Every few months, one of the two national lotteries, Powerball or Mega Millions, surpasses a jackpot value that newscasters can’t ignore, crossing over from sideshow to news. Now that the Powerball jackpot has passed $250 million, we’re rapidly approaching that time again.

You know the beats: The lottery will show up on the 6 o’clock news, camera crews will hit up corner stores and film b-roll of customers buying lottery tickets, reporters will ask people on the street what they would do with the fortune, and hey, who knows, maybe someone will even bring a dashing young nerd on TV for a soundbite. Anchors will openly speculate about the possibility that this jackpot might be the big one, the one that rolls over so many times and finally becomes the first North American billion-dollar lottery. They will probably be wrong, but when has that ever stopped them before?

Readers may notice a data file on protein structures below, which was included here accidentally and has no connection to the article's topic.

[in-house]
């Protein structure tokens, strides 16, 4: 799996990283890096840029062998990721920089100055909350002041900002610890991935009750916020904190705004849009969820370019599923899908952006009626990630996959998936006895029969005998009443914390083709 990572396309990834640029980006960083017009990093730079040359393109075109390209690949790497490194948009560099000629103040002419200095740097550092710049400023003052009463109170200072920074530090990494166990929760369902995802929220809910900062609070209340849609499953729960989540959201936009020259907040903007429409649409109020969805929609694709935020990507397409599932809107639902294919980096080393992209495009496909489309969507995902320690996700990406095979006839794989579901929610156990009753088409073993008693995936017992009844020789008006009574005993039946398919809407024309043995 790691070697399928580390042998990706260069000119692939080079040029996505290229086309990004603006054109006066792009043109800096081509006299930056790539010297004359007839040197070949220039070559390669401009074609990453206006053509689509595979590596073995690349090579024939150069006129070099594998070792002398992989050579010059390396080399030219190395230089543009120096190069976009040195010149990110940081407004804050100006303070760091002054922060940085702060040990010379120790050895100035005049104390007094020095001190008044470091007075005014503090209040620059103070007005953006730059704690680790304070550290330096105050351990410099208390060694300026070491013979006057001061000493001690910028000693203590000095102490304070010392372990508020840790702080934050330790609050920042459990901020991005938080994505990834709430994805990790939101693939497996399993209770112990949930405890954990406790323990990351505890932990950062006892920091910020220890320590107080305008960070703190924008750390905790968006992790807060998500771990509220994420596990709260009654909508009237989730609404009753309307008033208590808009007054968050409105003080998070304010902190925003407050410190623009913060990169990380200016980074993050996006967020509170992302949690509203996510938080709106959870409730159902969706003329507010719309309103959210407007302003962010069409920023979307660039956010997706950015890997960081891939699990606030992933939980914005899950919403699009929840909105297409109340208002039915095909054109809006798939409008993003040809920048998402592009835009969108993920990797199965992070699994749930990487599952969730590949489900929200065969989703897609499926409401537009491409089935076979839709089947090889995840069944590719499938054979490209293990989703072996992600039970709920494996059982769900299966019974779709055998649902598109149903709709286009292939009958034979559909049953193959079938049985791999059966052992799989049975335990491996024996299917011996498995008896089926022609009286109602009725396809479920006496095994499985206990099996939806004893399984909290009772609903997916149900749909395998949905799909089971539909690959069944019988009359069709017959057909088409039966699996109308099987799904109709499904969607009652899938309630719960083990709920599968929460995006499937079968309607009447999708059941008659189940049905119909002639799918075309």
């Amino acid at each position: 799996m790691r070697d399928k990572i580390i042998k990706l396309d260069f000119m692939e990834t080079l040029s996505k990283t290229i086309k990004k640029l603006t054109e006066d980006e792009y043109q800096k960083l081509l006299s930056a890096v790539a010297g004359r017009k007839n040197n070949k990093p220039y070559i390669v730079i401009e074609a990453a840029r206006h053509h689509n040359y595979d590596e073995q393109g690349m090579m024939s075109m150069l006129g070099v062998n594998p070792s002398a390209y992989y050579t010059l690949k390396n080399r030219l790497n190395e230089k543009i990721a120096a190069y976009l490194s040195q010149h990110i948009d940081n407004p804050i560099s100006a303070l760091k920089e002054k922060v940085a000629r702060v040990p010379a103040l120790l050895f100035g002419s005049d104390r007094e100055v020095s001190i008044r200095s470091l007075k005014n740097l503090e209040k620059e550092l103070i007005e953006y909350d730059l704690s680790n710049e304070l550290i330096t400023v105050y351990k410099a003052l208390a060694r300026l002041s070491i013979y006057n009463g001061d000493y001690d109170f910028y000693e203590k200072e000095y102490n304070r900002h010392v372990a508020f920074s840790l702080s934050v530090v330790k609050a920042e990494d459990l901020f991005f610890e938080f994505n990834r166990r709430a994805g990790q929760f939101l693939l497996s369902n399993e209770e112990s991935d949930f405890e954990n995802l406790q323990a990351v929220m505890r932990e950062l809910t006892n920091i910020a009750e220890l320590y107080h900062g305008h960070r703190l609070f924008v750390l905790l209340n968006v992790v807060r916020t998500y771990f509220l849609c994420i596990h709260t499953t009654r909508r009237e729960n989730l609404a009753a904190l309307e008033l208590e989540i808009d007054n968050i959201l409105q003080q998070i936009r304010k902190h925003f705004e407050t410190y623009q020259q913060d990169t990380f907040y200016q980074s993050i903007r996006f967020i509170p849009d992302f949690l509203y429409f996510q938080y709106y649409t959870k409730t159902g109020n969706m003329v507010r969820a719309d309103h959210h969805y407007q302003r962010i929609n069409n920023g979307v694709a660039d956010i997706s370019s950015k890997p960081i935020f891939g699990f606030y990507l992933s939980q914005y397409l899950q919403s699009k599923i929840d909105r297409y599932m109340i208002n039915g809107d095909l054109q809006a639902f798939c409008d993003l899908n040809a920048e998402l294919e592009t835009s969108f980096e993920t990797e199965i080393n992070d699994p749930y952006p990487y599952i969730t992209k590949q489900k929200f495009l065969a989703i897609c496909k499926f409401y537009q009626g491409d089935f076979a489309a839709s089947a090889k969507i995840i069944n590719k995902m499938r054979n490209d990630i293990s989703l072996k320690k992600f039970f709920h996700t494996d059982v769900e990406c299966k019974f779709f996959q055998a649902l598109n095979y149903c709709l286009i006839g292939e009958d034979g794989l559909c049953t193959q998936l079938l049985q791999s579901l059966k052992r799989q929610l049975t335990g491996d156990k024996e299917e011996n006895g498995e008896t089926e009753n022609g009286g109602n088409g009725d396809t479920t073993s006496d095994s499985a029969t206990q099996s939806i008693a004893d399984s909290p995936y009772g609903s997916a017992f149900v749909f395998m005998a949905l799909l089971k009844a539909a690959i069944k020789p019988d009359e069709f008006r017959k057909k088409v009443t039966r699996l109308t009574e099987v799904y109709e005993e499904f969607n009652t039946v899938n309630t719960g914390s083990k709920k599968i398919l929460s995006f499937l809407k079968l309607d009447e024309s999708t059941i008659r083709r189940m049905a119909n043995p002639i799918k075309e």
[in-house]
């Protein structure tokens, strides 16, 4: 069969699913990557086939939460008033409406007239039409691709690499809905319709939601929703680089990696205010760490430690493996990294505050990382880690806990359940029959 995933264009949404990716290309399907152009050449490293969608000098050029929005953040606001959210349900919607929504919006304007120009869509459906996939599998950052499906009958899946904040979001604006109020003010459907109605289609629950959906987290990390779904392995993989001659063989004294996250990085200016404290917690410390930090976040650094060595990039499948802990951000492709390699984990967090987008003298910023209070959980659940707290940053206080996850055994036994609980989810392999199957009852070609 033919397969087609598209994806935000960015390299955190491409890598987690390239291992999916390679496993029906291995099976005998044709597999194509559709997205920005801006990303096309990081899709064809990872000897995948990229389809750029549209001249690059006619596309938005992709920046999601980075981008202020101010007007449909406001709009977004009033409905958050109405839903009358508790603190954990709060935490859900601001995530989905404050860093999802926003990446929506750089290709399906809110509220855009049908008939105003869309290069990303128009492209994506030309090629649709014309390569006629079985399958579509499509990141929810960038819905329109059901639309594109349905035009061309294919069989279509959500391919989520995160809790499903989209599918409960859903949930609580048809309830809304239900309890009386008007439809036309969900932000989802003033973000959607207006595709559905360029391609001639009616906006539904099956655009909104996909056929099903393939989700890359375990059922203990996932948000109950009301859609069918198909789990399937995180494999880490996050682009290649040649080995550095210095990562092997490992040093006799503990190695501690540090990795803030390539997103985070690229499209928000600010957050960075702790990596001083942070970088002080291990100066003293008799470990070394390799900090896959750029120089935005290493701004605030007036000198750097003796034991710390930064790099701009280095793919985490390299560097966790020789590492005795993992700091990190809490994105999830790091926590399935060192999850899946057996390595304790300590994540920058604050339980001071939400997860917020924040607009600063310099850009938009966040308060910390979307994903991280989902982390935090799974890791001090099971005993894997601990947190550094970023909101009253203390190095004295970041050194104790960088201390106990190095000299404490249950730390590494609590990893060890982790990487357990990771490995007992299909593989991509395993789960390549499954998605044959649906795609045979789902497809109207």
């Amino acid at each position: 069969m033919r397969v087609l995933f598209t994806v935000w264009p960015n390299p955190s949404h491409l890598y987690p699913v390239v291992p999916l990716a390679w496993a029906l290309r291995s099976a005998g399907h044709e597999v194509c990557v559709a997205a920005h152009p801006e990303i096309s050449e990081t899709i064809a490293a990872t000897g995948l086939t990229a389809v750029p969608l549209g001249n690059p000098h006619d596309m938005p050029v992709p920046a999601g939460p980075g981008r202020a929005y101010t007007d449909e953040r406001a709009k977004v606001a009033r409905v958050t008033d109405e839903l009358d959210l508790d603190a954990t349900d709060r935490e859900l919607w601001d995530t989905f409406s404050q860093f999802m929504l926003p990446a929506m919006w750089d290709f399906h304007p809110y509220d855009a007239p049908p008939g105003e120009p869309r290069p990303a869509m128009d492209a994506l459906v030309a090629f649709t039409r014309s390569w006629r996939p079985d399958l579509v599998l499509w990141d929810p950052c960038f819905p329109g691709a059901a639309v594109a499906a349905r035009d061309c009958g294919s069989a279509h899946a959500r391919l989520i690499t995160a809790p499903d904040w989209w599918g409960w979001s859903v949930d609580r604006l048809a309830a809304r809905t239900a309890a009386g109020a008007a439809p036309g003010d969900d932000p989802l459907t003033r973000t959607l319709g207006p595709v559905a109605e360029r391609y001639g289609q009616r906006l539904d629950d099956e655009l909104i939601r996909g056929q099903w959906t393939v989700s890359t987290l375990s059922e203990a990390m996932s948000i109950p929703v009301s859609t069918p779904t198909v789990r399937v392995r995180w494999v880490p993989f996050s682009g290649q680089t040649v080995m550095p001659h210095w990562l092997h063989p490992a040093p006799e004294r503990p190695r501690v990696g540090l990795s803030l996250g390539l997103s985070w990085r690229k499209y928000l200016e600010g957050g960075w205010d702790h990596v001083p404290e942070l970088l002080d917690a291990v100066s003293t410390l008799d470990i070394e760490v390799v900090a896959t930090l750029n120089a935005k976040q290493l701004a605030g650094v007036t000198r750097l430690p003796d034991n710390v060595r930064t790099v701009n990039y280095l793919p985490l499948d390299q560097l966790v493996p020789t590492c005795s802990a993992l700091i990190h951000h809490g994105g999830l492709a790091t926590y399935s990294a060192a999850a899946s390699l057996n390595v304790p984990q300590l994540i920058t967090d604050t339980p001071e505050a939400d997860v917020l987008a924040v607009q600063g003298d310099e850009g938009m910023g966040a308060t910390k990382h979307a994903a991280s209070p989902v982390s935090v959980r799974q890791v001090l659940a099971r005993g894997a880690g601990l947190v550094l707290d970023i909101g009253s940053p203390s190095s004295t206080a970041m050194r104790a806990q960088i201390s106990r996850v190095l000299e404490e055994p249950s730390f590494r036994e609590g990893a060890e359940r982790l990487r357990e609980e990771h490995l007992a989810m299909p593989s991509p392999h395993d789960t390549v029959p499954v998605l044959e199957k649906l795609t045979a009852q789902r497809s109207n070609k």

The next day it will be announced that there were two, maybe three winners. Then the lottery will reset to a jackpot amount that no longer qualifies as news — a measly $10 million or $40 million — and the cycle will start all over again.

Without necessarily knowing the odds, most reasonable people admit that the lottery is a pretty stupid way to spend money. I looked into this in an earlier piece at Business Insider: No matter how big the jackpot gets, buying a lottery ticket never becomes a good investment. But without fail, people buy tickets whenever it gets high enough.